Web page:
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COVID-19 vaccines don’t contain scopolamine

July 23, 2022 GMT
A vial of Moderna COVID-19 vaccine rests on a table at an inoculation station next to Jackson State University in Jackson, Miss., Tuesday, July 19, 2022. Posts falsely claiming that COVID-19 vaccines contain scopolamine have spread widely on social media. (AP Photo/Rogelio V. Solis)
A vial of Moderna COVID-19 vaccine rests on a table at an inoculation station next to Jackson State University in Jackson, Miss., Tuesday, July 19, 2022. Posts falsely claiming that COVID-19 vaccines contain scopolamine have spread widely on social media. (AP Photo/Rogelio V. Solis)
A vial of Moderna COVID-19 vaccine rests on a table at an inoculation station next to Jackson State University in Jackson, Miss., Tuesday, July 19, 2022. Posts falsely claiming that COVID-19 vaccines contain scopolamine have spread widely on social media. (AP Photo/Rogelio V. Solis)
A vial of Moderna COVID-19 vaccine rests on a table at an inoculation station next to Jackson State University in Jackson, Miss., Tuesday, July 19, 2022. Posts falsely claiming that COVID-19 vaccines contain scopolamine have spread widely on social media. (AP Photo/Rogelio V. Solis)
A vial of Moderna COVID-19 vaccine rests on a table at an inoculation station next to Jackson State University in Jackson, Miss., Tuesday, July 19, 2022. Posts falsely claiming that COVID-19 vaccines contain scopolamine have spread widely on social media. (AP Photo/Rogelio V. Solis)

CLAIM: The U.S. military found that COVID-19 vaccines for children contain the drug scopolamine.

AP’S ASSESSMENT: False. The COVID-19 vaccines don’t contain scopolamine, according to experts and the U.S. Food and Drug Administration. Additionally, claims that the military made such a finding is false, a spokesperson for the Department of Defense told The Associated Press. This false claim spread as real after appearing on a website known for its satire and parody content.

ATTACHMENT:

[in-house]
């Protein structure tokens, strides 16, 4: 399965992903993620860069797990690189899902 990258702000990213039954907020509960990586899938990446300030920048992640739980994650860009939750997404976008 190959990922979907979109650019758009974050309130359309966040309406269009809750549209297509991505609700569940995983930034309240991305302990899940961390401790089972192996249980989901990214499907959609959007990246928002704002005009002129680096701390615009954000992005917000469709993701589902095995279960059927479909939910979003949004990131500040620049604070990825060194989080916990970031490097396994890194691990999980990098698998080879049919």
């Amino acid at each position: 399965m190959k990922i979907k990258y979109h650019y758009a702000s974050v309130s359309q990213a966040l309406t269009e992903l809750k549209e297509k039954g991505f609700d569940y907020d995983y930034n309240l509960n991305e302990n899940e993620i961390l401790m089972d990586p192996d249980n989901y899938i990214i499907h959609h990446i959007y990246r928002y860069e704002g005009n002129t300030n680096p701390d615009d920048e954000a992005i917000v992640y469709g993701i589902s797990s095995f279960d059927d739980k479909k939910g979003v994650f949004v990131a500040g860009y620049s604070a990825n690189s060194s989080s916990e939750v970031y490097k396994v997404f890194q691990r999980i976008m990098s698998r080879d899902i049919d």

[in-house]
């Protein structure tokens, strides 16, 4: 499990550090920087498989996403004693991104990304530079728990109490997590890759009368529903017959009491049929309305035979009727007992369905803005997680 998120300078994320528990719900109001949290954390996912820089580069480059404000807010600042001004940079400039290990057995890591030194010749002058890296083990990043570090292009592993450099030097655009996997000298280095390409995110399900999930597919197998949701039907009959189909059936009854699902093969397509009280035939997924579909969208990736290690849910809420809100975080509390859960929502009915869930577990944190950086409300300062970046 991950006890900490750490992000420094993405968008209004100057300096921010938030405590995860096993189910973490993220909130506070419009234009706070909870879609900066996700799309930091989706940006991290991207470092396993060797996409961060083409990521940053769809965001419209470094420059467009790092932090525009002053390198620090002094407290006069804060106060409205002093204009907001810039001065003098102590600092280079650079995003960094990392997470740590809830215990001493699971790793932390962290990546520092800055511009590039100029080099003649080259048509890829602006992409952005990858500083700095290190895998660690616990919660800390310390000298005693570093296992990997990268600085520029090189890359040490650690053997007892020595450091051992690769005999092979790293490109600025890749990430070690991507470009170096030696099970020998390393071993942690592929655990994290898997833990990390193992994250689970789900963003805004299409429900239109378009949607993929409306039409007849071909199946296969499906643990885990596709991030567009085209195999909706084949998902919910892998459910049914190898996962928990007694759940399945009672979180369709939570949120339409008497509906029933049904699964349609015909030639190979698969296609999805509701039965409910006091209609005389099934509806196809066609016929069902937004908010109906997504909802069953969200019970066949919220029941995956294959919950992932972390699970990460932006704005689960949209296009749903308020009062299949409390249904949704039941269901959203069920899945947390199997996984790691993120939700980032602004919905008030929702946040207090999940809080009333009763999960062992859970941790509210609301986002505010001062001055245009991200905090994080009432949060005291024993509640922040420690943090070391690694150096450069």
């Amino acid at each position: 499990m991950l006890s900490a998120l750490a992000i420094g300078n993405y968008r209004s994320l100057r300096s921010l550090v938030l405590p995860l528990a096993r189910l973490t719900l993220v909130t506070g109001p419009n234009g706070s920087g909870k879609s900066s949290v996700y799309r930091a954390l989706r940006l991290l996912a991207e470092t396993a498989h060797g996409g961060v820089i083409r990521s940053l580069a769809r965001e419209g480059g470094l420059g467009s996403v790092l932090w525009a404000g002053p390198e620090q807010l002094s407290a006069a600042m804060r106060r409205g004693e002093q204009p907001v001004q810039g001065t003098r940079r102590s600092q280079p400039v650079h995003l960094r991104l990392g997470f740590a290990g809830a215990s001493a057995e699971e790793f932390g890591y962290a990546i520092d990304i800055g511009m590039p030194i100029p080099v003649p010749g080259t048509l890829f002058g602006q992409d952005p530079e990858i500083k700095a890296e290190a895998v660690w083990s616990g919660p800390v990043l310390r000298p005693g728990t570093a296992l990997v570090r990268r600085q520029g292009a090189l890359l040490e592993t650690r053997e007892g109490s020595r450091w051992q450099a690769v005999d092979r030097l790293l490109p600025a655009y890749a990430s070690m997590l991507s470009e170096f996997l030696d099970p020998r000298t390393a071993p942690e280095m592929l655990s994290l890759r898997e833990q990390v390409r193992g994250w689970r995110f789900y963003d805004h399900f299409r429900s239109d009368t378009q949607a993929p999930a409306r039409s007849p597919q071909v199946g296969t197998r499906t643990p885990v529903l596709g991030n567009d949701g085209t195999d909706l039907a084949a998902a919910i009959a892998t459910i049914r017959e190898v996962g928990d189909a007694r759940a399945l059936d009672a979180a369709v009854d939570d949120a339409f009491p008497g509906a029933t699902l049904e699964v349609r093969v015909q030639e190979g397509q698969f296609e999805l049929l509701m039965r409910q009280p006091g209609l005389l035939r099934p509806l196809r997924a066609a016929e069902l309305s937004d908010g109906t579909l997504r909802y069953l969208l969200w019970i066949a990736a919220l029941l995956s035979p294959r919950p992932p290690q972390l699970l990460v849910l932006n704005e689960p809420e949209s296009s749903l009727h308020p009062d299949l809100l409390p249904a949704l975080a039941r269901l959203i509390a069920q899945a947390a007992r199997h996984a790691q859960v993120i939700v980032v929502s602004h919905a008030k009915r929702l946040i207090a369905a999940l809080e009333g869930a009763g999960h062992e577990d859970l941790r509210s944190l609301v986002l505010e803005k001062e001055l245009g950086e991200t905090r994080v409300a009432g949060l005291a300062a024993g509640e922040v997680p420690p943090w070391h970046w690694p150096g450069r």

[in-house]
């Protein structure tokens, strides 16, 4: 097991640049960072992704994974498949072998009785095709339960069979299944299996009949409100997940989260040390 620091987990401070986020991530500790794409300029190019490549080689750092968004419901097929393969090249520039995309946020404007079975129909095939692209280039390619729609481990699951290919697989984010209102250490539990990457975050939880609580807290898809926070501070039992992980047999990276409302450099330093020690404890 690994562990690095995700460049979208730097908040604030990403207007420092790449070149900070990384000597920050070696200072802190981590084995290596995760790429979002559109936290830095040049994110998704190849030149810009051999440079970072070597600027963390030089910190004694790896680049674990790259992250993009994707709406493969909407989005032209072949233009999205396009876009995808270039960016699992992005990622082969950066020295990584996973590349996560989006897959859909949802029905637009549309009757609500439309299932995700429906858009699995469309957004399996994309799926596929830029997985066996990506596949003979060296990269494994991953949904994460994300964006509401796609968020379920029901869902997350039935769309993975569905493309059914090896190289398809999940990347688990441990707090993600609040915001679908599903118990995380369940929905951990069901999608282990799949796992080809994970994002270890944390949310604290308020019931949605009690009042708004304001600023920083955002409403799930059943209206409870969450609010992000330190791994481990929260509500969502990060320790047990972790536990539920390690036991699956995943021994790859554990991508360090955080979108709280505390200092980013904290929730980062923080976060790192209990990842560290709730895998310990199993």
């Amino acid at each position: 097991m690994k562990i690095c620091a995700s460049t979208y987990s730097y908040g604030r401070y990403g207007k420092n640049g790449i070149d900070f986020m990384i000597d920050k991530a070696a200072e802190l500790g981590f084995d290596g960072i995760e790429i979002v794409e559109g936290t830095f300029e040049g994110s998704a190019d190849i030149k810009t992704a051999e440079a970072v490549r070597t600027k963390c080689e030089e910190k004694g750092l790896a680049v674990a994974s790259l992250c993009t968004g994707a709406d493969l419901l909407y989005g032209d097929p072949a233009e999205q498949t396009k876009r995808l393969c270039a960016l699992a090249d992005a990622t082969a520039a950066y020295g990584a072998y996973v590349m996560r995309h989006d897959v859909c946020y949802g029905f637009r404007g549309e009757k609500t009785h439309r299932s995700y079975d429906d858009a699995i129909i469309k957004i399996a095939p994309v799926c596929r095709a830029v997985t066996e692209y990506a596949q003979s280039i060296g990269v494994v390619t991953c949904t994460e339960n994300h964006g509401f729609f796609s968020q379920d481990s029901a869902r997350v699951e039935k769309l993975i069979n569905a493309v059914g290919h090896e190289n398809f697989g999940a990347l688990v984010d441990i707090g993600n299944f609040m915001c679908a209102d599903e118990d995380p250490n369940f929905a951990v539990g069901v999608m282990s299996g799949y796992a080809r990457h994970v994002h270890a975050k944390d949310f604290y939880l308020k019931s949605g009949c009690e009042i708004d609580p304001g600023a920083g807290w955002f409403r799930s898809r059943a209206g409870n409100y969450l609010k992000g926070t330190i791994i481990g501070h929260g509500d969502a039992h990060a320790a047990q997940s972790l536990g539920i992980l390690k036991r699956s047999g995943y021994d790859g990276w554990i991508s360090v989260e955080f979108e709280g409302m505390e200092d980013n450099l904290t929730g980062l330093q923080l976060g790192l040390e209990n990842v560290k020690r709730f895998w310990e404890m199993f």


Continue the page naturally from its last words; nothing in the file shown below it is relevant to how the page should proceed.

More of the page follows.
THE FACTS: A blog post that was recently published on a satirical website has spread false claims that scopolamine, a drug used to treat motion sickness, was found in the COVID-19 vaccines by the U.S. military.

The site that first published the baseless claim, Real Raw News, says on its “About Us” that “This website contains humor, parody, and satire.” However, some social media users spread the bogus claim as real on platforms including Twitter, Facebook and Rumble.

The blog post claimed that “sources” in the office of Gen. David H. Berger, commandant of the U.S. Marine Corps, said that the “U.S. military has found the drug scopolamine in Covid-19 vaccines destined to reach the arms of children.”

The claim is false, Pentagon spokesperson Maj. Charlie Dietz told the AP in an email.

“There is absolutely no truth to that claim,” Dietz wrote.

Scopolamine is also not featured in the list of ingredients for the COVID-19 vaccines published online by the FDA, said Candy Tsourounis, a professor of clinical pharmacy at the University of California, San Francisco School of Pharmacy.

“You can see them all listed there and there is no scopolamine,” she told the AP.

Abby Capobianco, a spokesperson for the FDA, confirmed in an email to the AP that the claim is “completely false.”

Tsourounis added that federal laws governing drug manufacturing make it highly improbable for unknown substances to contaminate the COVID-19 vaccines during production.

“To have a vaccine that is being administered to literally millions of people around the globe have such a significant lapse in good manufacturing practices is nearly impossible,” she said. “They wouldn’t leave the manufacturer’s possession without having undergone that validation that they are pure, they are not contaminated, that the composition is exactly what is listed in the federal labeling.”

A spokesperson for Pfizer wrote in an email to the AP that the company’s COVID-19 vaccine “does not contain scopolamine.” A spokesperson for Moderna, whose vaccines are also approved for children in the U.S., did not respond to the AP’s request for comment.

Scopolamine is used to prevent nausea and vomiting due to motion sickness or after surgery, Tsourounis said. It is typically administered through a transdermal patch. If taken at high doses, scopolamine can cause side effects like severe dizziness and loss of consciousness, according to Tsourounis.

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This is part of AP’s effort to address widely shared misinformation, including work with outside companies and organizations to add factual context to misleading content that is circulating online. Learn more about fact-checking at AP.